Mom and Dad are getting married, but not to each other

My Kid Has Four Parents

When two people have a child, their lives are forever intertwined -- no matter how their relationship crumbles, or how they choose to parent in the aftermath. Oh, how that which drives us to fume and rage at one another is also that which binds us inexorably together. Ah, the irony of life. Oh, blah blah blah.

But usually that's it. You have the kid, share that, and go on your separate paths -- filling your lives with separate things, meeting new people, making new friends, watching different TV shows, rooting for rival sports teams, etc. As long as it's not competitive, these many varied influences will only help your child grown into a more well-rounded adult. Hooray for separated parenting!

Although, recently, it's felt a little different.

Don't get me wrong, Edan's mother and I (plus our respective significant others) -- as much as we're friends and all -- aren't about to form some multi-family parenting compound where we eat meals together and sew each other's clothing. It's more like both sets of parents were cruising along, doing their own thing, but then stumbled upon the Death Star, and are being sucked into the grips of The Empire by the station's tractor beam. Oh my God I am such a nerd.

By that I mean we're both making big, grown-up decisions that will affect the rest of our lives -- and we're doing it at almost exactly the same time.

About a year ago, Amanda and I started looking for a house. In Austin (where we live), it's impossible to find someplace that meets the urban chic standards of snobby people like us unless you're totally loaded (which we are not). We're talking $300,000 for shacks on postage stamps, just because they're in spitting distance of downtown, and $500,000 for anyplace you'd want to live. Disheartened, and afraid moving further out of the city would mean caving in to The Machine, or The Man, or just to the traditional American lifestyle that we'd thumbed our noses at as angsty, artsy-fartsy adolescents, we postponed the search.

Cut to a couple months ago. Another year of rent down the drain, and the creeping realization that rising prices are outpacing our incomes, we bit the bullet, met with a realtor, started searching, and found a darling three bedroom house that we totally fell in love with. Wood floors, lots of light, a backyard with potential -- and it wasn't even that hard to get rid of the disgusting smell of stale cigarette smoke. Awesome!

A few days before we closed on our house, so did Edan's mom and step-dad. Weird. They bought a bigger house in a more suburban neighborhood with a backyard that has already realized it's potential. Not that I'm making comparisons. I'm just saying.


A year and a half ago, on New Year's Eve, in fact, Amanda and I took a really long walk. We talked about commitment, and our future -- our conversation underscored by the crackle of neighborhood holiday parties, and the whistle of backyard fireworks. By the time we got back home, it was 2006, and we were engaged.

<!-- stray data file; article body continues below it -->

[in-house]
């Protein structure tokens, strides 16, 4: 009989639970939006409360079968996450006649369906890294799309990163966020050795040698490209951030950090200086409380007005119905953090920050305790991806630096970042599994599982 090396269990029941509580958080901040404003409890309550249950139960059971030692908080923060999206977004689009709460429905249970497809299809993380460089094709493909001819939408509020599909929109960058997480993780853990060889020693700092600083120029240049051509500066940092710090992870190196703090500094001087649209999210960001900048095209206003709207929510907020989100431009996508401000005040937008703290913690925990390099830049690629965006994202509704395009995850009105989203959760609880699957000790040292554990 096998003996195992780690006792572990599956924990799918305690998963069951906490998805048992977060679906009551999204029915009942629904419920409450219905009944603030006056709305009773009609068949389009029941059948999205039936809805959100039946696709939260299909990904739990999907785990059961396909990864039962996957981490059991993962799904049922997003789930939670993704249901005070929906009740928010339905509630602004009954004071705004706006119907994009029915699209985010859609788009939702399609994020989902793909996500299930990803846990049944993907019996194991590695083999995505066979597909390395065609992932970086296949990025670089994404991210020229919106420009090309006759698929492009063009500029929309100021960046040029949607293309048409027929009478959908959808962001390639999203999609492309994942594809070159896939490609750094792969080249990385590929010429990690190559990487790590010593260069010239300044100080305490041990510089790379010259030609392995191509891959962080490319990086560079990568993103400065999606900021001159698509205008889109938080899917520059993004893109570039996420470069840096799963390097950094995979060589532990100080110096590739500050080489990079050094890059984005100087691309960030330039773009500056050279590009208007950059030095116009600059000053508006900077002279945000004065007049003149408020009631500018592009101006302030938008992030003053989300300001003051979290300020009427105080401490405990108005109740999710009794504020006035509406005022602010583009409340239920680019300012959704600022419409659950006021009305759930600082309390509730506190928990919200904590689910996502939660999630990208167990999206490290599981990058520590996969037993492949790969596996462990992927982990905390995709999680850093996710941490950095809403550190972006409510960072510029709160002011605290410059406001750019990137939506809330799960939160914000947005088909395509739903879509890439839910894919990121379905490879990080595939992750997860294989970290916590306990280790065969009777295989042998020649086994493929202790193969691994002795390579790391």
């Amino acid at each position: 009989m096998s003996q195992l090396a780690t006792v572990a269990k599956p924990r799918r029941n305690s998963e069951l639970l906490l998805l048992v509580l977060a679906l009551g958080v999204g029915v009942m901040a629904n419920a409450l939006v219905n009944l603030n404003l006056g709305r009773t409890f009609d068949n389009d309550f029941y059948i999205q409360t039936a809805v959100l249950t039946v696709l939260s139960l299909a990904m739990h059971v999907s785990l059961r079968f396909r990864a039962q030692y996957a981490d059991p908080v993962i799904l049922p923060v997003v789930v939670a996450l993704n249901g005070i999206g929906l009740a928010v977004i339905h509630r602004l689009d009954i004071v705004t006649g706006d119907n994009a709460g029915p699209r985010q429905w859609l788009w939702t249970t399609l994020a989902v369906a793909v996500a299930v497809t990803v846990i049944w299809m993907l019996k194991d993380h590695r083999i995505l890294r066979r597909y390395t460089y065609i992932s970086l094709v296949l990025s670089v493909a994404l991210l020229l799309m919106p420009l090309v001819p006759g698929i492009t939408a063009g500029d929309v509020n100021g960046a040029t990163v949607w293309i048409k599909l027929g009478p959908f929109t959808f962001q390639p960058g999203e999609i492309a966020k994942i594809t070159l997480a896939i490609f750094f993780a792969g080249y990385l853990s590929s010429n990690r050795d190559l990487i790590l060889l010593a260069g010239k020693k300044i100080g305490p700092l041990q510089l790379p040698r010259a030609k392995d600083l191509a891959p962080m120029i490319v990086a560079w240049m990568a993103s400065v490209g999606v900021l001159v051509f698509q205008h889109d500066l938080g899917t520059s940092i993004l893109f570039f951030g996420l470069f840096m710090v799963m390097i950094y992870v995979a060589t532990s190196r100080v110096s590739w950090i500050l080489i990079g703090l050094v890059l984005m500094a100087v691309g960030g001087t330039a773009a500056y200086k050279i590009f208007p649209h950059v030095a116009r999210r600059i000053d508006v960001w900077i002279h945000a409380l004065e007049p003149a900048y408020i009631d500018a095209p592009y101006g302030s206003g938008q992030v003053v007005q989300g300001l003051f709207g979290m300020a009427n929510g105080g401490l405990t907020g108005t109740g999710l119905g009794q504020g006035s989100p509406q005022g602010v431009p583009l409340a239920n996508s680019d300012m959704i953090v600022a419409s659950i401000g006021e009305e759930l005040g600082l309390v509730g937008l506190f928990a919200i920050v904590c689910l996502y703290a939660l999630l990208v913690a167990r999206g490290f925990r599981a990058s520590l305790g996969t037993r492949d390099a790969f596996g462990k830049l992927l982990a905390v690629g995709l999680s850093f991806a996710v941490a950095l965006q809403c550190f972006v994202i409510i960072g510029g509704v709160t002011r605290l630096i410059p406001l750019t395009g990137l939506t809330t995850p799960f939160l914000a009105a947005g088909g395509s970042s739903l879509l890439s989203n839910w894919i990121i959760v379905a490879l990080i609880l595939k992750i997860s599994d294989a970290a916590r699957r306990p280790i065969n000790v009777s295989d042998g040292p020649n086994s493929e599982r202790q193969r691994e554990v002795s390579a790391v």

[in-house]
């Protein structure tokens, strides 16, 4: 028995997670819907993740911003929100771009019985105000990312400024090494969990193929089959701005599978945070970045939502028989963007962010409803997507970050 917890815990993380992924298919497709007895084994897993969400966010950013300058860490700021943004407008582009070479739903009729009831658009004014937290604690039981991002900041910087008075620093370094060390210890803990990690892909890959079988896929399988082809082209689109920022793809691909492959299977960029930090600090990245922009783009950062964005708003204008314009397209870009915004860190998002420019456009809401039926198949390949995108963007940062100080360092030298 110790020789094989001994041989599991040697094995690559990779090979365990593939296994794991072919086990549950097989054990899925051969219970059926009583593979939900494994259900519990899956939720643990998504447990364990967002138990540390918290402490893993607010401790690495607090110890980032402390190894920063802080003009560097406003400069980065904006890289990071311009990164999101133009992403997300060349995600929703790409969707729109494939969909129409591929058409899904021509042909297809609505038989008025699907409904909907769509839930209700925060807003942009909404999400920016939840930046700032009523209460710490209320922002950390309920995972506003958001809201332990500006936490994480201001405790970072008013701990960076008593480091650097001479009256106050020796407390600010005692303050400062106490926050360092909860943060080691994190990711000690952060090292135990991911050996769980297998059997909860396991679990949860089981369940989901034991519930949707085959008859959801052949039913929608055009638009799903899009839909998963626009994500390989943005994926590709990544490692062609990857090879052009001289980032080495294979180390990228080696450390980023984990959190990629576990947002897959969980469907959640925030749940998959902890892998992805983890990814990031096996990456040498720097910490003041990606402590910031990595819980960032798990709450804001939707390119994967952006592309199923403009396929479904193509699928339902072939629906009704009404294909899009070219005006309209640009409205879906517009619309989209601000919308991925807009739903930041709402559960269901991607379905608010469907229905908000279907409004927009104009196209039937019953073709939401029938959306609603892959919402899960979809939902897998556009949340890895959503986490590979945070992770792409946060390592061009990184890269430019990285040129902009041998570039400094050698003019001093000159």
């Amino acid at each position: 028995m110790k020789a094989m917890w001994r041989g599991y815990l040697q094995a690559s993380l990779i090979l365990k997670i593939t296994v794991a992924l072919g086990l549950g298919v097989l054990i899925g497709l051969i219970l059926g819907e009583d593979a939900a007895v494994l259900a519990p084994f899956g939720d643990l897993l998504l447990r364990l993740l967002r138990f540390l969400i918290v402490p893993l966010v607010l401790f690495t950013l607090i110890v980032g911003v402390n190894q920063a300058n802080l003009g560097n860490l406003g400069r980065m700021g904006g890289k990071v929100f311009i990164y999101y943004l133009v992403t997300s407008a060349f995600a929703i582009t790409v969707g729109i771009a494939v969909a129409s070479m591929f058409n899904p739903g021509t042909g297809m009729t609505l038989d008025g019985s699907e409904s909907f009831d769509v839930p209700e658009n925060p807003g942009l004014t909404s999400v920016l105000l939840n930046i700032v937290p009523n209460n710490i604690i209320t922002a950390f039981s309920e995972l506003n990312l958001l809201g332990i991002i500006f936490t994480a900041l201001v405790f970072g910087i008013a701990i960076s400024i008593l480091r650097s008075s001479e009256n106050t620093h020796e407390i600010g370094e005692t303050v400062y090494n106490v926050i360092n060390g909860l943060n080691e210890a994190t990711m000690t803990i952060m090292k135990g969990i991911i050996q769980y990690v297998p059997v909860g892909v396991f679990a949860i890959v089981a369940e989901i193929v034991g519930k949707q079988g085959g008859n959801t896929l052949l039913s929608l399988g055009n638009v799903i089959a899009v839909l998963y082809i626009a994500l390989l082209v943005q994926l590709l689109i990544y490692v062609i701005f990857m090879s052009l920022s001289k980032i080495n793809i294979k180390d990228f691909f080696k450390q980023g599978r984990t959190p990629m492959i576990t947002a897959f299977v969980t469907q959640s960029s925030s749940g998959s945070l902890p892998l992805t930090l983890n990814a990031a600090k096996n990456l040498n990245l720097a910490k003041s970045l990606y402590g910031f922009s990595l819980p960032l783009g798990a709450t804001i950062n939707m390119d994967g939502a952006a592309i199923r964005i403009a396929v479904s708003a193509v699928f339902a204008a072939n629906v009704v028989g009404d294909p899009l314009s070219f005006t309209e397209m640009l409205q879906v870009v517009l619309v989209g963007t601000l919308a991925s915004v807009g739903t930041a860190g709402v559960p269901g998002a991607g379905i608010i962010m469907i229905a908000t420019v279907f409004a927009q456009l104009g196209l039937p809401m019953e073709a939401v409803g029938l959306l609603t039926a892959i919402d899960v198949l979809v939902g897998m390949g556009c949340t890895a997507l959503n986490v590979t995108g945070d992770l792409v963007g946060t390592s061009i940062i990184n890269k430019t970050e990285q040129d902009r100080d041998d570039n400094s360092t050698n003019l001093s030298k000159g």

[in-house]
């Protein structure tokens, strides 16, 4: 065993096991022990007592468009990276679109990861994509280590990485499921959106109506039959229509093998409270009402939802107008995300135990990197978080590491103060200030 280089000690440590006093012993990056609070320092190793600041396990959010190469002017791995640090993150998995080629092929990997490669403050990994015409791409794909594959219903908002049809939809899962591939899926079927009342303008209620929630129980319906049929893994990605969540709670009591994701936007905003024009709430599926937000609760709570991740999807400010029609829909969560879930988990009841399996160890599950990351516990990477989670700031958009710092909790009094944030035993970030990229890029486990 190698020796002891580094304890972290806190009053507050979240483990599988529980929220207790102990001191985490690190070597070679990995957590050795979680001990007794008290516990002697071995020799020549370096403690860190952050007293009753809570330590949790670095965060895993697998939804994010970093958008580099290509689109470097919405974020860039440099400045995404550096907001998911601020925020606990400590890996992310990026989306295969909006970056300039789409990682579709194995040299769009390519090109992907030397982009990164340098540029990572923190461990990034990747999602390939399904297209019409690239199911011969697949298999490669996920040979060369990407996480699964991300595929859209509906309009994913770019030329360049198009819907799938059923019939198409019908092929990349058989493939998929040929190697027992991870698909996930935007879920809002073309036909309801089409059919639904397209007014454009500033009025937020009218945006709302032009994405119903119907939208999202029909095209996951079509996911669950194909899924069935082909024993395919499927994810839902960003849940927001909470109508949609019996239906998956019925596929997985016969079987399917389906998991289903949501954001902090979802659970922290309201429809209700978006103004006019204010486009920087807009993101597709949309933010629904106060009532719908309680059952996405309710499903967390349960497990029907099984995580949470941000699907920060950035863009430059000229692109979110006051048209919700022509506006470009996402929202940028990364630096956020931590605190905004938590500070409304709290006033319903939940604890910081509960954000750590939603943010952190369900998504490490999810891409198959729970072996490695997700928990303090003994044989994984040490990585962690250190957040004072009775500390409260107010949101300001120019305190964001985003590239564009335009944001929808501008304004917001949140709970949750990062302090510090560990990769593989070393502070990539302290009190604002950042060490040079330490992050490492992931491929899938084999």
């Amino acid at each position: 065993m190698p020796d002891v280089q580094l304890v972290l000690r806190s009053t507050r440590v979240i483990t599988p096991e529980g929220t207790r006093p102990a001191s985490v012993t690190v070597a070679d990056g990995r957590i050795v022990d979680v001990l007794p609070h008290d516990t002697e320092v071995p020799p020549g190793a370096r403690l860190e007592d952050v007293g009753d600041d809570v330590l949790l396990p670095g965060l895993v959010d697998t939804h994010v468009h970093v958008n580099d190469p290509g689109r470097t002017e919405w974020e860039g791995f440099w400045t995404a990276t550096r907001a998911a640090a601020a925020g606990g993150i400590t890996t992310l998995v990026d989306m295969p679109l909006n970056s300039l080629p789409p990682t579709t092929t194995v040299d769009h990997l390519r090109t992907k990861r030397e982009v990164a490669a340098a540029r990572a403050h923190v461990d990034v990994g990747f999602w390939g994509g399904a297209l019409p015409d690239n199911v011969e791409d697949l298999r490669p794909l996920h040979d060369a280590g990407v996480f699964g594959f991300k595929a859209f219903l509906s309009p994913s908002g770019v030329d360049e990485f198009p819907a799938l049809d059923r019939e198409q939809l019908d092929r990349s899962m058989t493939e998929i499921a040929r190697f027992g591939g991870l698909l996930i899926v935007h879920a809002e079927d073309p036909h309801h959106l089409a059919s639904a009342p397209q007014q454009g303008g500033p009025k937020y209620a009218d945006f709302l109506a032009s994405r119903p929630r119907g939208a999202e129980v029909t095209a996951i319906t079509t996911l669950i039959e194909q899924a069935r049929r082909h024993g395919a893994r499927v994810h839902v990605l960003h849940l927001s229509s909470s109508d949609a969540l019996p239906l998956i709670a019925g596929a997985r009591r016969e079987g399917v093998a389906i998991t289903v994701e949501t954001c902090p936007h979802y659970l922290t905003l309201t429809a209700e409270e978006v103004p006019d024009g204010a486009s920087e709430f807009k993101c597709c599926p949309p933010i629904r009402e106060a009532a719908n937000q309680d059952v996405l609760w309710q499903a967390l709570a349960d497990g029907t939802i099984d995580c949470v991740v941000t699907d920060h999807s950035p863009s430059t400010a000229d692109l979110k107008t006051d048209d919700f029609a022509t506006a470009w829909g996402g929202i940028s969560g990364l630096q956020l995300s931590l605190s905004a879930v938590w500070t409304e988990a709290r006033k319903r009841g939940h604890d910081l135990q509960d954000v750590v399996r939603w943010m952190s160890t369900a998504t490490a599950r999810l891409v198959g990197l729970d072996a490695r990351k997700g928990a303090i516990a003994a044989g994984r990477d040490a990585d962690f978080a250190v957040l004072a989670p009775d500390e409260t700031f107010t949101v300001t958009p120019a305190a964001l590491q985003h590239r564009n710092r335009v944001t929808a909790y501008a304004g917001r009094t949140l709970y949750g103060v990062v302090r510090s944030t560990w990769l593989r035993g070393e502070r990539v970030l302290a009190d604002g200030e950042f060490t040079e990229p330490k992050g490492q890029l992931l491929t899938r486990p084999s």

We didn't want to make huge deal out of it, plus we wanted to have a game plan before telling our families so we could avoid all the wedding-planning drama that would almost certainly ensue -- but of course we told Edan. She was 1 1/2 at the time, and didn't really care, so we left it. After all, Amanda and I have lived together since before Edan can remember, and the difference between two married people and a couple that's shared a house for three years is so subtle I'm not sure I can tell the difference -- so it's not entirely surprising that she was non-plussed.

Cut to a couple months ago. We'd been meaning to re-approach the subject with Edan, now that she was three and would probably understand. Then one afternoon she told us: "We're getting married! Me, my mommy, and [her step-dad]!" So, as a follow up, we reminded Edan that the two of us were also getting married -- but, now that marriage was old news (and still a foggy concept, let's be honest), she was again unimpressed. Not that it really matters. Only briefly was a tempted to shout: "NOT FAIR. We called dibs on being your married parents OVER A YEAR AGO!!!"

So here we all are, our seemingly separate lives falling oddly into sync. Inevitably I end up making comparisons between our two households (as much as I know I shouldn't). First it was simply as parents, now as homeowners and serious couples on the path to matrimony. The truth of it is, we're very different, so the comparisons are pointless, and justifying my decisions to myself is nothing but wasted energy.

I feel like a 5-year-old, relying on overly simplified personal mantras like: "just be yourself." But it's worth remembering, especially amidst all this grown-up stuff.

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AdviceMama Says:
Start by teaching him that it is safe to do so.